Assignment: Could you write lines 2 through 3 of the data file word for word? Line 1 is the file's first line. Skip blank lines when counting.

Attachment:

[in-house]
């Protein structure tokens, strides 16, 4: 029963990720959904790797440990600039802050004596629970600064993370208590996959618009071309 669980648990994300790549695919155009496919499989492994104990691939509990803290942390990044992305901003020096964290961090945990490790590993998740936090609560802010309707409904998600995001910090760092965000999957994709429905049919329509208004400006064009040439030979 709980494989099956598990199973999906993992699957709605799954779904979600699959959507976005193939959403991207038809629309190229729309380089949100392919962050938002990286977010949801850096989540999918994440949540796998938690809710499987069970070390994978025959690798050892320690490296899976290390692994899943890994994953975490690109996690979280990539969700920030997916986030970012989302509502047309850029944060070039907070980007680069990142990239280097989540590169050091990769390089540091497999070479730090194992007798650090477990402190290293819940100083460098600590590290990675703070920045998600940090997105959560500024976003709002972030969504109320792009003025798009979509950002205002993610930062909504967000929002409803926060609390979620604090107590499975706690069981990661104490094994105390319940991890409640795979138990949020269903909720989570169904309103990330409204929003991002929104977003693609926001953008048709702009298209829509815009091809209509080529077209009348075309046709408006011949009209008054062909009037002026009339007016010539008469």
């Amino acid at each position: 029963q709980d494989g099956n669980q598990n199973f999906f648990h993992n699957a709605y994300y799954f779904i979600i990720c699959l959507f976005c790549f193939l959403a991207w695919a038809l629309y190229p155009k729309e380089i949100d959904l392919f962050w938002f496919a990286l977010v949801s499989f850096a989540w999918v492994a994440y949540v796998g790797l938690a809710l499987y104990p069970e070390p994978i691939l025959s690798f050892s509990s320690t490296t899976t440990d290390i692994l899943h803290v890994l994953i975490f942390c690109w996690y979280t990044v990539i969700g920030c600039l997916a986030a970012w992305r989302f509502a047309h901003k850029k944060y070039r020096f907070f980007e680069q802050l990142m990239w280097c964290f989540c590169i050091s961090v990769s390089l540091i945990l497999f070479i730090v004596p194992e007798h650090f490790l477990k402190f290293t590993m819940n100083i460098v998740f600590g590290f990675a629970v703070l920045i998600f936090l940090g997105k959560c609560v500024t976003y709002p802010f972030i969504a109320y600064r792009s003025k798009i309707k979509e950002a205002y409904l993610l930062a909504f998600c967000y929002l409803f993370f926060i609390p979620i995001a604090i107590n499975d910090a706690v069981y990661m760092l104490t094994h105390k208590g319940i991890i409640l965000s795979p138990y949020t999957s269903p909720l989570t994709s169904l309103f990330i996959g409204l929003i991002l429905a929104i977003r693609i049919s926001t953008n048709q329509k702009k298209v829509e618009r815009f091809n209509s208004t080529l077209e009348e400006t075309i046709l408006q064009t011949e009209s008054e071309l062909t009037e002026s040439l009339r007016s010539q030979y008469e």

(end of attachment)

């Protein structure tokens, strides 16, 4: 029963990720959904790797440990600039802050004596629970600064993370208590996959618009071309 669980648990994300790549695919155009496919499989492994104990691939509990803290942390990044992305901003020096964290961090945990490790590993998740936090609560802010309707409904998600995001910090760092965000999957994709429905049919329509208004400006064009040439030979 709980494989099956598990199973999906993992699957709605799954779904979600699959959507976005193939959403991207038809629309190229729309380089949100392919962050938002990286977010949801850096989540999918994440949540796998938690809710499987069970070390994978025959690798050892320690490296899976290390692994899943890994994953975490690109996690979280990539969700920030997916986030970012989302509502047309850029944060070039907070980007680069990142990239280097989540590169050091990769390089540091497999070479730090194992007798650090477990402190290293819940100083460098600590590290990675703070920045998600940090997105959560500024976003709002972030969504109320792009003025798009979509950002205002993610930062909504967000929002409803926060609390979620604090107590499975706690069981990661104490094994105390319940991890409640795979138990949020269903909720989570169904309103990330409204929003991002929104977003693609926001953008048709702009298209829509815009091809209509080529077209009348075309046709408006011949009209008054062909009037002026009339007016010539008469």
């Amino acid at each position: 029963q709980d494989g099956n669980q598990n199973f999906f648990h993992n699957a709605y994300y799954f779904i979600i990720c699959l959507f976005c790549f193939l959403a991207w695919a038809l629309y190229p155009k729309e380089i949100d959904l392919f962050w938002f496919a990286l977010v949801s499989f850096a989540w999918v492994a994440y949540v796998g790797l938690a809710l499987y104990p069970e070390p994978i691939l025959s690798f050892s509990s320690t490296t899976t440990d290390i692994l899943h803290v890994l994953i975490f942390c690109w996690y979280t990044v990539i969700g920030c600039l997916a986030a970012w992305r989302f509502a047309h901003k850029k944060y070039r020096f907070f980007e680069q802050l990142m990239w280097c964290f989540c590169i050091s961090v990769s390089l540091i945990l497999f070479i730090v004596p194992e007798h650090f490790l477990k402190f290293t590993m819940n100083i460098v998740f600590g590290f990675a629970v703070l920045i998600f936090l940090g997105k959560c609560v500024t976003y709002p802010f972030i969504a109320y600064r792009s003025k798009i309707k979509e950002a205002y409904l993610l930062a909504f998600c967000y929002l409803f993370f926060i609390p979620i995001a604090i107590n499975d910090a706690v069981y990661m760092l104490t094994h105390k208590g319940i991890i409640l965000s795979p138990y949020t999957s269903p909720l989570t994709s169904l309103f990330i996959g409204l929003i991002l429905a929104i977003r693609i049919s926001t953008n048709q329509k702009k298209v829509e618009r815009f091809n209509s208004t080529l077209e009348e400006t075309i046709l408006q064009t011949e009209s008054e071309l062909t009037e002026s040439l009339r007016s010539q030979y008469e």